Author(s):Per Andersson (presenting), Susanne Köpsén

Conference:ECER 2017

Network:02. Vocational Education and Training (VETNET)

Format:Paper

Session Information

02 SES 04 A, Improving Teacher Training and Professional Development

Paper Session

Time:2017-08-23
09:00-10:30

Room:K5.17

Chair:Lázaro Moreno Herrera

Contribution

Vocational Teachers’ Continuing Professional Development and the Development of Teaching in VET


This study concerns the development of vocational education and training (VET), and how such development is related to the continuing professional development (CPD) of vocational teachers. The particular focus is the specific vocational subject areas in VET, and how teaching in VET is developed in relation to teachers’ CPD activities targeting the contents of their vocational subject areas. The study is situated in VET on upper secondary level in Sweden. Here, VET on this level is part of upper secondary school, or equivalent formal adult education. VET in this context is normally situated mainly at school, where vocational subject teachers have the main responsibility for vocational teaching and training. In addition to this, part of the training takes place in workplaces, and the three-year VET programmes in upper secondary school should include at least 15 weeks of work-based learning. It should also be noted that there are two main groups of teachers in Swedish VET programmes. This study concerns the vocational subject teachers, who normally have a background in the occupation for which they teach. There are also general subject teachers, teaching e.g. maths, Swedish, and English, subjects that are also part of the programmes, but this category of teachers is not included in the study. The vocational subject teachers normally work full-time as teachers and thus, they have ”left” their former occupation such as e.g. carpenter, truck driver, or hairdresser. In so, our focus is how they maintain and develop their vocational competence related to the vocational subject, and in this paper particularly how this is related to the development of teaching in VET.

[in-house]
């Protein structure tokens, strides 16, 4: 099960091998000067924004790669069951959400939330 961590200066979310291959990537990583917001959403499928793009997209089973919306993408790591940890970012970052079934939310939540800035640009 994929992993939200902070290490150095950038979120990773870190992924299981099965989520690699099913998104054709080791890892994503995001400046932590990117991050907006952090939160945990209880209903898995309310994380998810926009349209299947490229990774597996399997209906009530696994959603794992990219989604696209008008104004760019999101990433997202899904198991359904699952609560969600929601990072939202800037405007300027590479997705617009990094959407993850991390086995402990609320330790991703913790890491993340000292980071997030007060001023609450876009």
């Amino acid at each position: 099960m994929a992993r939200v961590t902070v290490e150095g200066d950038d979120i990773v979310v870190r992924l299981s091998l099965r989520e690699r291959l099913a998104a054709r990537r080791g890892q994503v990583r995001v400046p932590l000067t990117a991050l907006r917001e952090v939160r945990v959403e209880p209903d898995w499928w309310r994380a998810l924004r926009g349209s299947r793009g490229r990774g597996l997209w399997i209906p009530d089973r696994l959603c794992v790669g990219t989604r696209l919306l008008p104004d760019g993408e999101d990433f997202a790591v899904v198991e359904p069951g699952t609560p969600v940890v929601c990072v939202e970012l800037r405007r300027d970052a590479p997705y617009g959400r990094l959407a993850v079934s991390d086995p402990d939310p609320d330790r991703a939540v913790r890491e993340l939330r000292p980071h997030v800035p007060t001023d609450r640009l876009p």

Theoretically, the study draws on a socio-cultural perspective on practice, identity and learning. Fundamental here is the situated character of knowledge, where to be knowledgeable means having developed an identity for full membership and participation in a specific community of practice (e.g. Lave & Wenger, 1991; Wenger, 1998). Hence, the knowledge and skills related to the vocational subject in school are situated in a specific community of practice, a vocational practice, which is part of a broader landscape of practice (Wenger-Trayner et al., 2015). In the study we investigate vocational teachers’ are involvement in CPD activities and how participation in such activities could influence their teaching and its development. Here, boundary crossings between vocational practices and the practice of school are crucial for this category of teachers to maintain and develop their vocational knowledge that is the contents of their teaching. As different vocational subjects relate to different vocational practices it is presumed there are various conditions for boundary crossing, CPD, and the development of teaching.